It subsequently appeared in every later edition of the Greek New Testament that came to be called Textus Receptus.
Think old school matchmaking with a 21st century twist.The Comma Johanneum (or Johannine Comma or Heavenly Witnesses) is a comma (a short clause) in the First Epistle of John, 1 John 5:7–8.The scholarly consensus is that that passage is a Latin corruption that entered the Greek manuscript tradition in subsequent copies.Foster, I bet Texas can get 1 million fans before any other state., R.Newer critical editions of the Greek text omit the Comma as not part of the original, and modern Bible translations based on them such as the New International Version (NIV), the New American Standard Bible (NASB), the English Standard Version (ESV), the New Revised Standard Version (NRSV) either omit the Comma entirely, or place it in a footnote.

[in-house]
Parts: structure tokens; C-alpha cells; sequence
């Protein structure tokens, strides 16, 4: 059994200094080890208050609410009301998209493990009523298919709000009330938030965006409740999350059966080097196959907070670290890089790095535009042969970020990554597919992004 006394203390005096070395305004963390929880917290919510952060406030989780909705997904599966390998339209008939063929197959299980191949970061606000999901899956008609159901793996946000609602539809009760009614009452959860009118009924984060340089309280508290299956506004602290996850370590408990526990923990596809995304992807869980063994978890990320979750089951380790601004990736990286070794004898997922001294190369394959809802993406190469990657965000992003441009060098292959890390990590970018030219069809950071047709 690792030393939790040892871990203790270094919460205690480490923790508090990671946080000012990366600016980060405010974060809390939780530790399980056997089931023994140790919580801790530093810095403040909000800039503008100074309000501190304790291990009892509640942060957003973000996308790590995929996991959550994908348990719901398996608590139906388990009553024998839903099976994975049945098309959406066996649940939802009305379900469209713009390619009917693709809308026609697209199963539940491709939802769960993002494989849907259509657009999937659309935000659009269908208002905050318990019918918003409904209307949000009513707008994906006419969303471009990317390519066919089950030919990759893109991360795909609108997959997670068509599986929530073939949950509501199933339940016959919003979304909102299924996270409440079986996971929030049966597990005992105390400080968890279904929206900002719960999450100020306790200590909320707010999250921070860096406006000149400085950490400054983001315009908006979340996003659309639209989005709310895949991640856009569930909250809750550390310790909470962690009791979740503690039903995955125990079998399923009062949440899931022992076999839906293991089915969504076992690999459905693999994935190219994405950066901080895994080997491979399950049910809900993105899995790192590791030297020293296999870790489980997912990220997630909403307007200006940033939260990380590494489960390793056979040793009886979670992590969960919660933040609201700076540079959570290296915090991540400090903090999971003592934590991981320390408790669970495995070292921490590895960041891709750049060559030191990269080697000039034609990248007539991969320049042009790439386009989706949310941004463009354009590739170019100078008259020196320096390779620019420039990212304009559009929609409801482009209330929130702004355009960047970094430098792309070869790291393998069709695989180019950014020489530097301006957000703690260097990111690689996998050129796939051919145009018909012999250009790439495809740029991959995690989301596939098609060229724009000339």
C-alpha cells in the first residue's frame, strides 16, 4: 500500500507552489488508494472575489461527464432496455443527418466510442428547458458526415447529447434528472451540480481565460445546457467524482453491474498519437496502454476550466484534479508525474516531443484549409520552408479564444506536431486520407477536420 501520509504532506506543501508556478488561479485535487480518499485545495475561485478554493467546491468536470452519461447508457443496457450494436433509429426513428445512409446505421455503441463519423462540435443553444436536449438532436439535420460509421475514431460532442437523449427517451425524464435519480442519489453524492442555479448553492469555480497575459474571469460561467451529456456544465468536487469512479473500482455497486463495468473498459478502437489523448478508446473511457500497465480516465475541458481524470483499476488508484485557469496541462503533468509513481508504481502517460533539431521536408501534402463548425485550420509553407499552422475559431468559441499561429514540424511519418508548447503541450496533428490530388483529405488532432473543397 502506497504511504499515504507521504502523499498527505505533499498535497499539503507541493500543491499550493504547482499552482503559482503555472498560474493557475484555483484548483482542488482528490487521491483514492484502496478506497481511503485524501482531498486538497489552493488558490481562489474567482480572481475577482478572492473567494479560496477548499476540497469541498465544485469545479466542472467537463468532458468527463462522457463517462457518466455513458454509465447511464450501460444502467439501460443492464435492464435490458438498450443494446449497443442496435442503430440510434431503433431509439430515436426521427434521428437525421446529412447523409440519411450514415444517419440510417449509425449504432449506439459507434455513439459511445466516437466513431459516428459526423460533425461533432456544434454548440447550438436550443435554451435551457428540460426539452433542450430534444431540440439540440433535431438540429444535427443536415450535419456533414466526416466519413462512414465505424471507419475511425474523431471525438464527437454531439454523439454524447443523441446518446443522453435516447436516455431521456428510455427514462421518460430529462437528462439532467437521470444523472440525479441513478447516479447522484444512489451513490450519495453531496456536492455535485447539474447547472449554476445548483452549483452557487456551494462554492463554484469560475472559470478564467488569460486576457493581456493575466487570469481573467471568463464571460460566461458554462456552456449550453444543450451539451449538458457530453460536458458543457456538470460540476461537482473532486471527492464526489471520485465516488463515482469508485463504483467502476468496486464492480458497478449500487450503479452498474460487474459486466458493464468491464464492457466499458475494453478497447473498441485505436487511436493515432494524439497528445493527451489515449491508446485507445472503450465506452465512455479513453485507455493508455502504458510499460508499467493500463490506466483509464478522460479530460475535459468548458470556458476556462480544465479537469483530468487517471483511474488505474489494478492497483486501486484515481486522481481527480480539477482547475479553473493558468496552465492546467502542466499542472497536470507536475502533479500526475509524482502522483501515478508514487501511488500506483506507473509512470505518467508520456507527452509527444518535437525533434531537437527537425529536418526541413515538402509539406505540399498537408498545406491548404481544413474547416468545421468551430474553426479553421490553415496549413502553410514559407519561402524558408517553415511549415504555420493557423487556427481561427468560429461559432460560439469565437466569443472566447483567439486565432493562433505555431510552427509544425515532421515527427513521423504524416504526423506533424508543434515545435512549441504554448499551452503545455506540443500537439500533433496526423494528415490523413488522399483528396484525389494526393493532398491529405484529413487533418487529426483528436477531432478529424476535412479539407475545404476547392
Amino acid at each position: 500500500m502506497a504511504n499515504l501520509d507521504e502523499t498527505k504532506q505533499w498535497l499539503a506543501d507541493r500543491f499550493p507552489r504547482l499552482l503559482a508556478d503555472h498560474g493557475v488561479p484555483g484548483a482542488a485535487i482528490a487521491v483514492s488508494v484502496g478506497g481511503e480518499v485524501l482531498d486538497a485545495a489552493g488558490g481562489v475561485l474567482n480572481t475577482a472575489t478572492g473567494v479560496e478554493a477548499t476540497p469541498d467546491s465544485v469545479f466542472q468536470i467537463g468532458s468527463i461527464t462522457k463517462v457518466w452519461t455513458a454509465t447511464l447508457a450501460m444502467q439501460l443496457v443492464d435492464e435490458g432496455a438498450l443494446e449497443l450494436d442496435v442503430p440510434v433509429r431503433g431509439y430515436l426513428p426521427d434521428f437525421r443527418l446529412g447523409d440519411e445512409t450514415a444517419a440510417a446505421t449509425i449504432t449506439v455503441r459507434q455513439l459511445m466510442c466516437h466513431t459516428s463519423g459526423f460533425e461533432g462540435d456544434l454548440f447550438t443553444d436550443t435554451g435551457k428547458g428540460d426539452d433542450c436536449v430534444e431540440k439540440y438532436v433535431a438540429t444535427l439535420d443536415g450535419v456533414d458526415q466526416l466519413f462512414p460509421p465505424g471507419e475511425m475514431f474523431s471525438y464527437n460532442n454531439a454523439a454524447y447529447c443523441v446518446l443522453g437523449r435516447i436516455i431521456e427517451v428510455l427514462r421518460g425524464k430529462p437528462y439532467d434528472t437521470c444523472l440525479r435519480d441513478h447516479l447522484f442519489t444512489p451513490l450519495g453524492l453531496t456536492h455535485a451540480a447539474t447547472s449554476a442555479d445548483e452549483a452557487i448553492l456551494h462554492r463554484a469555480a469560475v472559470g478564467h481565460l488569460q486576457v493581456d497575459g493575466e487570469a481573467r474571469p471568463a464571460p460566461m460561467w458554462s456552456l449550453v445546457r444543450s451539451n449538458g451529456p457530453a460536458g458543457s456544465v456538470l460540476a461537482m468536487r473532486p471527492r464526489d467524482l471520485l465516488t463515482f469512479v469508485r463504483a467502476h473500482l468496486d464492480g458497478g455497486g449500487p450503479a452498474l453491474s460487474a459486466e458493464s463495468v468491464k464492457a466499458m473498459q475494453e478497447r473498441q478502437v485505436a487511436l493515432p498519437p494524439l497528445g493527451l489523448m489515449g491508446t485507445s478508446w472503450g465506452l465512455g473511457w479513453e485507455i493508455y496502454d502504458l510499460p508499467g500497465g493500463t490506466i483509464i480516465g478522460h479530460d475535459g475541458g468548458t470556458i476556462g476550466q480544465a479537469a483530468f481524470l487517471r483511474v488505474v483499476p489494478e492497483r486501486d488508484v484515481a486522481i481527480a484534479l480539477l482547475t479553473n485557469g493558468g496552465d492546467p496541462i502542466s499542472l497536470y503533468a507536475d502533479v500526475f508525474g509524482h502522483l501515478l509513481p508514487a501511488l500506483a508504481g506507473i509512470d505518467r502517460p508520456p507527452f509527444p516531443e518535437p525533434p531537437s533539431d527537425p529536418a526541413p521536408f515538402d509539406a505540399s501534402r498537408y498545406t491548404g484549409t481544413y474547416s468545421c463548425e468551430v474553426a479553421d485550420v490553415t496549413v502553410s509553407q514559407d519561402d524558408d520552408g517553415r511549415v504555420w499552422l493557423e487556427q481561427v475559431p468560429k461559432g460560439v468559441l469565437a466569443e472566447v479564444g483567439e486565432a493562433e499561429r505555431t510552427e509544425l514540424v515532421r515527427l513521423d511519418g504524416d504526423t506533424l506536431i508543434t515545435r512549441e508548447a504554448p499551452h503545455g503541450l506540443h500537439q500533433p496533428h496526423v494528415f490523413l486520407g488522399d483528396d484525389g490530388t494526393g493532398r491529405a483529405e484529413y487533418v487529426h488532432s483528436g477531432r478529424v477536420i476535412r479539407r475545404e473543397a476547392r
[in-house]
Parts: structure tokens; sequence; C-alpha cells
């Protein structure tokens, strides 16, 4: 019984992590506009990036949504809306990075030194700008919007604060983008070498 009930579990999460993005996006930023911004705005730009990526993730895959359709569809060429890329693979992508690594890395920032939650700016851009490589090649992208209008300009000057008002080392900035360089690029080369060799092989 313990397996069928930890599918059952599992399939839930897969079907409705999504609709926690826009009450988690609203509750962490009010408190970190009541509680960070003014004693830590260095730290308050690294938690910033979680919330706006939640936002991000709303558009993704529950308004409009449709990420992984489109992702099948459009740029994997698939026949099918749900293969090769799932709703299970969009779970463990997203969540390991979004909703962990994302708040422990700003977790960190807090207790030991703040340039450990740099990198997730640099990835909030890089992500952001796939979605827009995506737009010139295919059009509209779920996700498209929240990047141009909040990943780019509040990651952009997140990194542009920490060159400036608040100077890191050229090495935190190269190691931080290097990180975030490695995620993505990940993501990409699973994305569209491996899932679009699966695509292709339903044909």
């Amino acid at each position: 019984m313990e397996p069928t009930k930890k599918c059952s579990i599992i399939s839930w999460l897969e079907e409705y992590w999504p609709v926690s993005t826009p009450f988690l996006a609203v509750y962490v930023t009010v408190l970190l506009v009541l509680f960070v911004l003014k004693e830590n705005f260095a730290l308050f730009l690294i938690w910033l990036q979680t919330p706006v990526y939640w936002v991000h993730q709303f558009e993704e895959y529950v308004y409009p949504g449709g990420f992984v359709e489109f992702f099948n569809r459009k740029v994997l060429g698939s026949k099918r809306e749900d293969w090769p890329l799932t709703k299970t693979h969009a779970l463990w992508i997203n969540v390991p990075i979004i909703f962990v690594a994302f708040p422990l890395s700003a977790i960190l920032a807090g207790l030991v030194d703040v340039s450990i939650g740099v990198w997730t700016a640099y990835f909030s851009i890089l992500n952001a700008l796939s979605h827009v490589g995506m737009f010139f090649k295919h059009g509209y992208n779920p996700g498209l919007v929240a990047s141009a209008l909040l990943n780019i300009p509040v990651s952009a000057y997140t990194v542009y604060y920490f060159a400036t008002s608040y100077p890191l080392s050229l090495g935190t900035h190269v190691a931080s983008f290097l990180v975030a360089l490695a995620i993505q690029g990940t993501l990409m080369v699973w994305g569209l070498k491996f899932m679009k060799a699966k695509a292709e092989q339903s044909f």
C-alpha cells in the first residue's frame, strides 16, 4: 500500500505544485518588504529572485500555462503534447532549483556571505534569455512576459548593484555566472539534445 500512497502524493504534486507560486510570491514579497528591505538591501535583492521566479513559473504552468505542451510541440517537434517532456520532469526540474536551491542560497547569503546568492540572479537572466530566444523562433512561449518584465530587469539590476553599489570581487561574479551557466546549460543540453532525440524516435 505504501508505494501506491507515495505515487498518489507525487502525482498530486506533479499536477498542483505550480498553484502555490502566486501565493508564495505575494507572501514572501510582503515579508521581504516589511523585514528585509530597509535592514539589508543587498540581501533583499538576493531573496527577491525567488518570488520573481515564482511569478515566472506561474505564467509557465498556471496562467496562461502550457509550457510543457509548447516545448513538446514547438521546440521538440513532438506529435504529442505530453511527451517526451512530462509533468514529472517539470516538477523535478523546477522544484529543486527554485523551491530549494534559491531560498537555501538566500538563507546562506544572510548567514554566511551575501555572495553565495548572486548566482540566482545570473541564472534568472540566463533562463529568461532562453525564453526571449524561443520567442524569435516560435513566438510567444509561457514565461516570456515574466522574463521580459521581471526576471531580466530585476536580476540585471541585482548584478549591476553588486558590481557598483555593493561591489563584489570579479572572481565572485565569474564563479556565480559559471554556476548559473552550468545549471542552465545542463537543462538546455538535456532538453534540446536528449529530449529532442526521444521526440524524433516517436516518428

They have diverse theories as to why the Comma dropped out of the Greek manuscript line and why most of the evidence is in Latin manuscripts and church writings.Often these proposed textual histories include scribal error as the initial cause of the early variant.In 1699 Louis Ellies Dupin discussed the possibility: "..those two verses beginning with the same words, it was easy for the copiers to omit one by negligence, nothing being more usual than when the same word is in two periods that follow one another, for the copier to pass from the word of the first period to that which follows in the second.""It was far more easy for a transcriber, by turning away his eye, or by the obscurity of the copy, it being obliterated or defaced on the top or bottom of a page, or worn away in such materials as the ancients had to write upon, to lose and omit the passage, than for an interpolator to devise and insert it; he must be very bold and impudent, that could hope to escape detection and shame, and profane too, that durst venture to make an addition to a supposed sacred book." Anthony Kohlmann asked and answered the question, "what reason can you assign for so notable an omission in some old manuscripts?" Kohlmann pointed to homoeoteleuton and doctrinal motivations and included an analogy to another verse which some attempted to excise.The passage in question, 1 John 5:7–8 (KJV), with the Comma in bold print, reads: In 1516, Desiderius Erasmus published the first modern Greek critical text, Novum Instrumentum omne.The first two lacked the Comma, which was first included in the 1522 edition of his Greek New Testament.